GfK anticipates nominal turnover growth of 2.0 percent in 2019 for brick-and-mortar retail in the 27 EU nations (excludes the UK). Romania (+7.0 percent) and Lithuania (+5.9 percent) are expected to have the highest growth rates. Growth is also forecasted for Spain (+2.4 percent) and France (+2.8 percent). These are some of the results from GfK's recently released 2019 European retail analysis, which is available free of charge.
The majority of European consumers are currently subjected to opposing forces. On the one hand, this consists of uncertainty over Brexit, trade conflicts and weaker growth prospects in important export markets such as China. But on the other hand, consumers have a robust labor market, higher wage increases and moderate prices for crude oil. Against this backdrop, GfK’s Geomarketing solution area evaluated various key European retail benchmarks and published the results in the free study “European retail in 2019”. The study analyzes trends and developments in 32 European countries and offers a 2019 turnover prognosis, giving retailers, investors and project developers an important reference point for their decision-making.
“GfK forecasts nominal turnover growth of two percent for brick-and-mortar retail in 2019 for the EU-27 countries,” explains the study’s lead, Dr. Johannes Schamel. “This growth is only slightly above the rate of inflation and comparable to the growth observed last year.”
Overview of the study’s most important results:
Purchasing power: In 2018, each citizen of the EU-27 countries had on average €16,878 of purchasing power. This equates to a nominal increase of 3.0 percent compared to the previous year. The ten EU nations with the highest per capita purchasing power gains this past year all have below-average purchasing power and were admitted into the EU as part of or after the eastward enlargement.
Turnover prognosis for 2019: In light of the continued dynamic growth in online retail, GfK anticipates nominal turnover growth of +2.0 percent for the EU-27 countries. The highest growth rates among the EU states are expected for Romania (+7.0 percent) and Lithuania (+5.9 percent).
Inflation: Sinking energy prices beginning already at the end of 2018 suggest that the EU’s rate of inflation will fall. Along with continuing trade disputes with the USA, the weakening European economy at the beginning of 2019 is dampening the mood of economists. As a result, a lower 2019 inflation rate of 1.6 percent is expected for the European Union.
Sales area provision: While the total sales area provision for all considered countries also increased in 2018, this happened at a significantly lower level compared to previous years. The EU-wide growth in sales area provision was counterbalanced by population growth. Given this, the per capita sales area provision remains at the previous year’s value of 1.13m². Among the top-three countries in terms of per capita sales area provision are the Benelux nations of Belgium (1.66m²) and the Netherlands (1.60m²) as well as Austria (1.62m²).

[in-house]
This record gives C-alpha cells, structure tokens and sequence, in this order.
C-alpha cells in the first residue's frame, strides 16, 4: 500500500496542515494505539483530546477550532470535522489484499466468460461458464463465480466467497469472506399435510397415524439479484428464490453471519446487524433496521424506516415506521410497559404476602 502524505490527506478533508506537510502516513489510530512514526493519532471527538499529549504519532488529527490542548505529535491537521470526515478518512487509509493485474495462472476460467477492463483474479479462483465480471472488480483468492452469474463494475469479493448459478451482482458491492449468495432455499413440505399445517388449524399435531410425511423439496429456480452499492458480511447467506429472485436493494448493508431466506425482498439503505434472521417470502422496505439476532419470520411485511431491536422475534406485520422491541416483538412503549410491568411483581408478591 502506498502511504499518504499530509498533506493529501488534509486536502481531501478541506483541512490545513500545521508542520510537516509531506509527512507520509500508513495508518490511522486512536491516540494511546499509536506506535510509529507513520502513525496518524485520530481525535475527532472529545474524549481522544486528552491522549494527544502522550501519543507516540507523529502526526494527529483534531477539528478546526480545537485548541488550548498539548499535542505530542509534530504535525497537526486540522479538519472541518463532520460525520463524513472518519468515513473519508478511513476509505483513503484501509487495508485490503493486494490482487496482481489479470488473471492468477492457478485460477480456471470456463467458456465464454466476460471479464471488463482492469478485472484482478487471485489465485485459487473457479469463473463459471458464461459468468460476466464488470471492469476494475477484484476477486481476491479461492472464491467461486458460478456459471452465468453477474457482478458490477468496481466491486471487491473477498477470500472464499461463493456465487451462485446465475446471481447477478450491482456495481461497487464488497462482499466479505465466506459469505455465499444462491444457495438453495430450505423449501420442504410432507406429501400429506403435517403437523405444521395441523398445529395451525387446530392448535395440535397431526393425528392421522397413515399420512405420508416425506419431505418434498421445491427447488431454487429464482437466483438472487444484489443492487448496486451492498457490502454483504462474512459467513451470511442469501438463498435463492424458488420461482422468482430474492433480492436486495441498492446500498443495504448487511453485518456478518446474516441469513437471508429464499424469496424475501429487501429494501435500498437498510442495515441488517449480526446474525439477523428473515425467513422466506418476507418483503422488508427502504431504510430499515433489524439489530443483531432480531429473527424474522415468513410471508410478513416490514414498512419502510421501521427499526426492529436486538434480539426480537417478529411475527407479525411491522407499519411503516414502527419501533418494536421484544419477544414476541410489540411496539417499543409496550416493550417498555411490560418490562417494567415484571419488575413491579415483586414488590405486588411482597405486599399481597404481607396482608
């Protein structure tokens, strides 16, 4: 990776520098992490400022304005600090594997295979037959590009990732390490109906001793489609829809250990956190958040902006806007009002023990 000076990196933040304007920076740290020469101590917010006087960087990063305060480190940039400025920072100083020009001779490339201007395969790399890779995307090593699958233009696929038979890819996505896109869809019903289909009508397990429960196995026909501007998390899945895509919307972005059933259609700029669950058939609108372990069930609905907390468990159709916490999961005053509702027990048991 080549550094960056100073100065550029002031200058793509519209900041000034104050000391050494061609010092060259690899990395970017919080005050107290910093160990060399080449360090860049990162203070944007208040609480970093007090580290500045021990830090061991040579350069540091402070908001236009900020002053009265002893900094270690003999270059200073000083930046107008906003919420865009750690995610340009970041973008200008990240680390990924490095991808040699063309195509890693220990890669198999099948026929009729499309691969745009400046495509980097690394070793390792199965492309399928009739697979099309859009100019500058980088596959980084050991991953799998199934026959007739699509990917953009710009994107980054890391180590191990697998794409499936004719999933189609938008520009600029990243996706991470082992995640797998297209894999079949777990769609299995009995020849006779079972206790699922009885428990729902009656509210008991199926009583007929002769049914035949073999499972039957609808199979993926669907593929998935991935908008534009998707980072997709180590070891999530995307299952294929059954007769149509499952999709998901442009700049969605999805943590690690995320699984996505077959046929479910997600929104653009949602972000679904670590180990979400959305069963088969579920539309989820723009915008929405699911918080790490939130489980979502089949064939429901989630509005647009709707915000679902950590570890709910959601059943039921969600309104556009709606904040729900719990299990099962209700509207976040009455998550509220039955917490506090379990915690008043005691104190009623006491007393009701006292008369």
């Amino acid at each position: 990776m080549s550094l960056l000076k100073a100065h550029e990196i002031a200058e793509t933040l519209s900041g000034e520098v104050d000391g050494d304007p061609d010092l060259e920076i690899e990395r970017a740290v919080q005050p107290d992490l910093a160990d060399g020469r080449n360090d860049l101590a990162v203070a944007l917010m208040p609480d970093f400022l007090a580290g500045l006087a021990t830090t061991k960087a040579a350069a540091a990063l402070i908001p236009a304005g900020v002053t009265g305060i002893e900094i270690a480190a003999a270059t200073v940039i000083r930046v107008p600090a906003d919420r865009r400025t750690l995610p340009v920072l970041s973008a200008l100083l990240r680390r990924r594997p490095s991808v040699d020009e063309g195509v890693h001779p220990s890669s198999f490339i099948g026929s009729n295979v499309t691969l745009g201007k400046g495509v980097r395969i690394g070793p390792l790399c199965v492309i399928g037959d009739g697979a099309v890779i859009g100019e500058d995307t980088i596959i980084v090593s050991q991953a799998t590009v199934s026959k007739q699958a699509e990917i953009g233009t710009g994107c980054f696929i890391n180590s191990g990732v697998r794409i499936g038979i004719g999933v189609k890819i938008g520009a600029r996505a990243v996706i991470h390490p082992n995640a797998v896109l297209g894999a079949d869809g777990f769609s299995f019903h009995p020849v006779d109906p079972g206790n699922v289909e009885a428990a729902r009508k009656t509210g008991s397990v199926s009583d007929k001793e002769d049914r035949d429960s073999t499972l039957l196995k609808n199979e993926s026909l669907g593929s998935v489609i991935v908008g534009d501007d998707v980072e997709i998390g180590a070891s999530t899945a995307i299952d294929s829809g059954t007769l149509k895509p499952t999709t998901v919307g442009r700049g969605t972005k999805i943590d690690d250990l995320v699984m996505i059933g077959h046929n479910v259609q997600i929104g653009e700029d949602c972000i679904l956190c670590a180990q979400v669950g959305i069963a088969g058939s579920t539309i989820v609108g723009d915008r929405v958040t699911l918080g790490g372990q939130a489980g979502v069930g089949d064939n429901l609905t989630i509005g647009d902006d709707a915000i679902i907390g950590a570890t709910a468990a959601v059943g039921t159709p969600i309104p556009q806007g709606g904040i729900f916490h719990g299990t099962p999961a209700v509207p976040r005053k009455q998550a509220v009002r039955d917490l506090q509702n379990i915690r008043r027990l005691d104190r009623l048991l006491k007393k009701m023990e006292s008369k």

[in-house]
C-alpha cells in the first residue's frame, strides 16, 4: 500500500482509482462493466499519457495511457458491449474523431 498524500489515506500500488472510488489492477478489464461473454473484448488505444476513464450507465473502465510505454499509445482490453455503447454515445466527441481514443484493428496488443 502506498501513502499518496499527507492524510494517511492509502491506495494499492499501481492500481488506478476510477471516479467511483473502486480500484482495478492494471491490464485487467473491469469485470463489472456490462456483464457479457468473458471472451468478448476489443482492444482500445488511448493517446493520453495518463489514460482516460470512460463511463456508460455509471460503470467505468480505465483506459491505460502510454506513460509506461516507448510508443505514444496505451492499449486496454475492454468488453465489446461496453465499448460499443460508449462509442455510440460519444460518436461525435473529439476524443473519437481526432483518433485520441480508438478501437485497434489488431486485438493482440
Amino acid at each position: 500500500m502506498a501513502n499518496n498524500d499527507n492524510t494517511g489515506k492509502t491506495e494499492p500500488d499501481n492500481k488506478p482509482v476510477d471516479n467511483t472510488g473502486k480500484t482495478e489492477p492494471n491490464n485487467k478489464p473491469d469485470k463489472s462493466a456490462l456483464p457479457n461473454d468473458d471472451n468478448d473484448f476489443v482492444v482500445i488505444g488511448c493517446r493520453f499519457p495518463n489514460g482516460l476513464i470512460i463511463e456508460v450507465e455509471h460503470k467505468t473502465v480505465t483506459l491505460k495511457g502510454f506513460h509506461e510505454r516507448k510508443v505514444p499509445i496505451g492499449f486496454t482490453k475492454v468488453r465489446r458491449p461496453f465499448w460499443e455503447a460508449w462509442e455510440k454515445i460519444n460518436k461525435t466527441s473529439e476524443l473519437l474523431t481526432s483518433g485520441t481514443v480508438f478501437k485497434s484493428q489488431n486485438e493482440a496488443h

Sales area productivity: Europe-wide, there was no change to the top three nations compared to the previous year with respect to sales area productivity. The unchallenged forerunner continues to be Luxembourg (approximately 7,250€/m²), which even experienced a slight increase (+1.40 percent) in sales area productivity in 2018. Second and third place are occupied by Norway (approximately 6,430€/m²) and Switzerland (approximately 6,220€/m²) respectively. As is the case for sales area provision, there continues to be a large range in sales area productivity values among the considered European countries. These values are significantly lower among retailers the further east and southeast that one goes in the EU.
About the study
GfK analyzed the following market benchmarks for a total of 32 European countries: GfK purchasing power, retail turnover and the retail share of the population's total expenditures. The study also offers a prognosis of retail turnover in 2019 and an assessment of the technical consumer goods segment, where omni-channel retailers are catching up with online-only retailers. GfK’s analysis additionally considers Europe’s consumer price trends as well as sales area provision and productivity. A country-specific chapter evaluates the retail situation in the United Kingdom. Among other factors, this delivers insights on how a trading-up phenomenon is compensating for falling sales figures in this country. GfK's calculations of turnover and purchasing power are carried out in euros. These values are based on the European Commission’s exchange rate prognosis of November 8, 2018. The editorial deadline was April 2019.
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